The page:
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Last week, Mark Zuckerberg hosted an impromptu Q&A session on Facebook where he invited his followers to ask him anything. The CEO has been traveling around the world hosting town hall-style events where he invites users to meet him in person and ask questions -- this one opened the doors to anyone on the Internet.
Richard Branson and Shakira showed up, as well as some notable tech reporters. Users asked questions ranging from what color is that darn dress to how to get a job at Facebook.
For investors, here are some of the key points from the Q&A session.
I share your view that it is crucial to connect the two-thirds of the world that don't currently have access to the Internet. What do you think will be the biggest benefits of this?
Most people talk about the clear benefits to all the people who will get Internet access and don't have it today. Those benefits are many: access to education, health information, jobs and so on . . . But one thing that we often overlook in this discussion is how everyone who is already connected will benefit from having everyone online. Think about how many brilliant entrepreneurs there are out there who have great ideas and the will to change the world but just lack basic tools to do so today . . . Once they get connected, we may have 3x as many good ideas and amazing new services built that will benefit everyone around the world.
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Mr. Zuckerberg sees the Internet.org project as a key part of the future of Facebook. Not necessarily because it will have the most direct positive impact on his company but because he believes it will benefit the world, and he is in a position to drive change.
And there are positive implications for Facebook, too -- the most obvious one being that connecting more people to the Internet will increase the number of members on Facebook.
Zuckerberg is pointing to another opportunity in his response. Widespread Internet access opens the doors for new tech entrepreneurs, which Facebook is well positioned to help through its Parse developer platform, Facebook Audience Network for monetization, or app-install ads to boost adoption.
What's your opinion on the net neutrality implications of Internet.org providing free access to only a select few "basic Internet services" in the developing world, while other services require a data plan, and how Facebook/Internet.org is in the position to choose what services are free?
I think net neutrality is important to make sure network operators don't discriminate and limit access to services people want to use, especially in countries where most people are online. For people who are not on the Internet though, having some connectivity and some ability to share is always much better than having no ability to connect and share at all. That's why programs like Internet.org are important and can co-exist with net neutrality regulations.
It is important to note that the Internet.org app does not provide unlimited Internet access. Instead, it opens the door to select services like Wikipedia, weather, and, of course, Facebook. Considering the company is helping provide the service, it is in a position to favor its own products over others. As a result, Zuckerberg will have to defend Internet.org against accusations that it violates net neutrality regulations.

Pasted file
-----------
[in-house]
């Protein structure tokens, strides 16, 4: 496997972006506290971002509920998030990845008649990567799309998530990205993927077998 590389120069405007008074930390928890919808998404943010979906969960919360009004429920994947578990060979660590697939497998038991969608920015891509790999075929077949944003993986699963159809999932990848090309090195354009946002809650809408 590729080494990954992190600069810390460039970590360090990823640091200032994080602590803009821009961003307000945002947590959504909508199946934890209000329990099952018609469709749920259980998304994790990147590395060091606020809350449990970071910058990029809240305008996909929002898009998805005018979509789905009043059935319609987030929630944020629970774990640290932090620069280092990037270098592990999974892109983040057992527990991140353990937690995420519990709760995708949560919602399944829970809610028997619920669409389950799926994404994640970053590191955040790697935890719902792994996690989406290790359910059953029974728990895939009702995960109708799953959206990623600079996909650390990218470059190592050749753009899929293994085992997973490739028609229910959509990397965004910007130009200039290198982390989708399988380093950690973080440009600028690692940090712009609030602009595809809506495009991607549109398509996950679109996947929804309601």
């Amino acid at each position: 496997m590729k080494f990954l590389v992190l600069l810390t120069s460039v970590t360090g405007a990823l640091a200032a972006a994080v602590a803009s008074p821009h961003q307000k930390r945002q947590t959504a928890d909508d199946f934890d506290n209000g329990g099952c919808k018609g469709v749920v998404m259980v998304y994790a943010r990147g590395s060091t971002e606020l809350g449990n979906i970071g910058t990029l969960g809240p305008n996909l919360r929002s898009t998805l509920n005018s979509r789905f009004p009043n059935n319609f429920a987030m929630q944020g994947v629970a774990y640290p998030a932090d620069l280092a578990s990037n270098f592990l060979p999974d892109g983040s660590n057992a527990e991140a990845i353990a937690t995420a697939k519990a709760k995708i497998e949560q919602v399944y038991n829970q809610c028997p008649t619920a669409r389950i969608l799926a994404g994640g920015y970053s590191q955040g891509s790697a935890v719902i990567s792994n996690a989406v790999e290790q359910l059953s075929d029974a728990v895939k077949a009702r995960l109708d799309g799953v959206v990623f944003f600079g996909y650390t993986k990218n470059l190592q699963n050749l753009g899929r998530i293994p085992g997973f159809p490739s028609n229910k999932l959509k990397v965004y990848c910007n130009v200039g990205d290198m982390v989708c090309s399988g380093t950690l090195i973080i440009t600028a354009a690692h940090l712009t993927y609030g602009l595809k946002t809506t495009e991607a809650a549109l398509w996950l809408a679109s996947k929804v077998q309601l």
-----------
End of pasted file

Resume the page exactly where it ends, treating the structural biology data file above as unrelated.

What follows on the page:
With increasing concerns among regulators regarding net neutrality, Facebook may face tough challenges as it expands Internet.org beyond countries where Internet penetration is relatively low. Another comment from Zuckerberg noted that he plans to eventually offer Internet.org to anyone.
Piya Sinha-Roy: Reuters
Will Facebook be likely to ramp up original video content (such an original series or even movies) in the near future? What about content telling stories in the virtual reality realm?
Mr. Zuckerberg did not get around to answering this one, but it is certainly worth pondering for the company as it dives deeper into native video content. Facebook is ultimately in the business of holding the attention of its users, so it can serve them more ads.
Original video content -- or content from existing web stars exclusive to Facebook -- accomplishes two things. First, it keeps users on Facebook and keeps them coming back more often. Second, it allows the company to display more video ads, potentially taking ad dollars away from television.
Developing content for virtual reality -- whether it is video content or some sort of interactive software -- is something Facebook is already interested in through its Oculus branch. As Sinha-Roy points out in her own article from January, Oculus has already formed an in-house film studio for the platform. Zuckerberg believes VR is the next computing platform, but it needs to develop more content before it is adopted.
Mark Zuckerberg answered quite a few more questions about Internet.org, Oculus, and the future of several other Facebook products. He plans to hold more Q&A sessions like this in the future, which could help give investors a better idea of where Zuckerberg plans to take the company.
The article Key Takeaways From the Impromptu Q&A With Mark Zuckerberg originally appeared on Fool.com.
Adam Levy has no position in any stocks mentioned. The Motley Fool recommends Facebook. The Motley Fool owns shares of Facebook. Try any of our Foolish newsletter services free for 30 days. We Fools may not all hold the same opinions, but we all believe that considering a diverse range of insights makes us better investors. The Motley Fool has a disclosure policy.
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